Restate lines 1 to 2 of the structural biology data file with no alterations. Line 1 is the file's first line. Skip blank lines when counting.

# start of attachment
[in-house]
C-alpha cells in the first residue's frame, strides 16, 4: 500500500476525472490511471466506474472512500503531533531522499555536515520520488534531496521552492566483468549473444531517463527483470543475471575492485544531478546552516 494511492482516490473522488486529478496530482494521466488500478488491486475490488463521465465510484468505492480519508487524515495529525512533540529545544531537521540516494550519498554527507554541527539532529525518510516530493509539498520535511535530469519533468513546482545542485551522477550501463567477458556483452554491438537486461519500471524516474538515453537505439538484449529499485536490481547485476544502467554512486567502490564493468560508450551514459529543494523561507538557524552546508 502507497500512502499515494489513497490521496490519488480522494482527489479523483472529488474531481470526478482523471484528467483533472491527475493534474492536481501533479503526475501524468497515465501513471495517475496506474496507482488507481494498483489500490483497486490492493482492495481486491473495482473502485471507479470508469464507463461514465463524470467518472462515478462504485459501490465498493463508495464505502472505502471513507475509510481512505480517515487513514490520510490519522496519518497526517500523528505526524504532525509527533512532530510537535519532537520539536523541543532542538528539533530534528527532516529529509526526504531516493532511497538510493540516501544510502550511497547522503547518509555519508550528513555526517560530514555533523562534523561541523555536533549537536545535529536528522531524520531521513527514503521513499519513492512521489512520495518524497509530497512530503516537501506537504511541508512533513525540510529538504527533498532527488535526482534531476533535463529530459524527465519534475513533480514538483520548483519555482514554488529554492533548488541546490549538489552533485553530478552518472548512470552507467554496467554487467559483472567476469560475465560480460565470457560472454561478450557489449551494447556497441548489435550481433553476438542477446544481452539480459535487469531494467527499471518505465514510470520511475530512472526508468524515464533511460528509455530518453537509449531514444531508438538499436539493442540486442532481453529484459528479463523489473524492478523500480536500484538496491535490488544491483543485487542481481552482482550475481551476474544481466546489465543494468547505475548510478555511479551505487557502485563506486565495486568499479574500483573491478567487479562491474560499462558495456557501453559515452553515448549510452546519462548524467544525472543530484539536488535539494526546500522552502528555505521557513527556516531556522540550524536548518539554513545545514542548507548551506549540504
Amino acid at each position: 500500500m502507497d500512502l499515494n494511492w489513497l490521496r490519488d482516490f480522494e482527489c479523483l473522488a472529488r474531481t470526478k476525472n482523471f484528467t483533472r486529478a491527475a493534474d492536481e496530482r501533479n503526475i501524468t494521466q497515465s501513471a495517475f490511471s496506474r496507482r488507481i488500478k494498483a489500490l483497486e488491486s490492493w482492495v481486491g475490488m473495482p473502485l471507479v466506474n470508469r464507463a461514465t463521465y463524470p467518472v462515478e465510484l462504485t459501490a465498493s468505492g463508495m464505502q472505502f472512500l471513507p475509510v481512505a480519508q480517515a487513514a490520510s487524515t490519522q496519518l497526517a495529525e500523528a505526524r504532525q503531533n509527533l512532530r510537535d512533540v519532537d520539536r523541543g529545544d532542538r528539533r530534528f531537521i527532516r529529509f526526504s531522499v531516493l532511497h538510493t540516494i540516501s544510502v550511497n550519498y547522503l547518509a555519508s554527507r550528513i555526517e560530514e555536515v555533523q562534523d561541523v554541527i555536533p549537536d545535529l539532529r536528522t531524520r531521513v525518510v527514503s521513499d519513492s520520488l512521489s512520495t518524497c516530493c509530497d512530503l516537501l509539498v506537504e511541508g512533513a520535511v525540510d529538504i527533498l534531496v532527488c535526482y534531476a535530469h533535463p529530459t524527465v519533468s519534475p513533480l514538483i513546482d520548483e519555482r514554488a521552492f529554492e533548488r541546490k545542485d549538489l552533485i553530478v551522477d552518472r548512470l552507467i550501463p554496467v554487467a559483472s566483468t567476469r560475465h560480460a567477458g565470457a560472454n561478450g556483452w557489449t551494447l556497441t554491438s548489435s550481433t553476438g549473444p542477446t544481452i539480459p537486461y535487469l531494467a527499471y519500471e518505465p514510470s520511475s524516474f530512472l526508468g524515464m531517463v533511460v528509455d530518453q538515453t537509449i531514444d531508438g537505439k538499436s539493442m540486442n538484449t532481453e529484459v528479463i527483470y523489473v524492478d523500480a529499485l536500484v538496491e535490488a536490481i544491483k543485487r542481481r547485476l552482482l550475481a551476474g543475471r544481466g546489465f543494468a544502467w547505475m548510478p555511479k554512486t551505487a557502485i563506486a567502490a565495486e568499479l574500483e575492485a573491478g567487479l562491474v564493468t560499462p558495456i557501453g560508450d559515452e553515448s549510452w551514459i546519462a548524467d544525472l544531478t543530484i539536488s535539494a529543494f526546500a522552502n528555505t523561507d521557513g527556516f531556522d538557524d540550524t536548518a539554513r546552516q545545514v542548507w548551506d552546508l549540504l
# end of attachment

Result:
[in-house]
C-alpha cells in the first residue's frame, strides 16, 4: 500500500476525472490511471466506474472512500503531533531522499555536515520520488534531496521552492566483468549473444531517463527483470543475471575492485544531478546552516 494511492482516490473522488486529478496530482494521466488500478488491486475490488463521465465510484468505492480519508487524515495529525512533540529545544531537521540516494550519498554527507554541527539532529525518510516530493509539498520535511535530469519533468513546482545542485551522477550501463567477458556483452554491438537486461519500471524516474538515453537505439538484449529499485536490481547485476544502467554512486567502490564493468560508450551514459529543494523561507538557524552546508 502507497500512502499515494489513497490521496490519488480522494482527489479523483472529488474531481470526478482523471484528467483533472491527475493534474492536481501533479503526475501524468497515465501513471495517475496506474496507482488507481494498483489500490483497486490492493482492495481486491473495482473502485471507479470508469464507463461514465463524470467518472462515478462504485459501490465498493463508495464505502472505502471513507475509510481512505480517515487513514490520510490519522496519518497526517500523528505526524504532525509527533512532530510537535519532537520539536523541543532542538528539533530534528527532516529529509526526504531516493532511497538510493540516501544510502550511497547522503547518509555519508550528513555526517560530514555533523562534523561541523555536533549537536545535529536528522531524520531521513527514503521513499519513492512521489512520495518524497509530497512530503516537501506537504511541508512533513525540510529538504527533498532527488535526482534531476533535463529530459524527465519534475513533480514538483520548483519555482514554488529554492533548488541546490549538489552533485553530478552518472548512470552507467554496467554487467559483472567476469560475465560480460565470457560472454561478450557489449551494447556497441548489435550481433553476438542477446544481452539480459535487469531494467527499471518505465514510470520511475530512472526508468524515464533511460528509455530518453537509449531514444531508438538499436539493442540486442532481453529484459528479463523489473524492478523500480536500484538496491535490488544491483543485487542481481552482482550475481551476474544481466546489465543494468547505475548510478555511479551505487557502485563506486565495486568499479574500483573491478567487479562491474560499462558495456557501453559515452553515448549510452546519462548524467544525472543530484539536488535539494526546500522552502528555505521557513527556516531556522540550524536548518539554513545545514542548507548551506549540504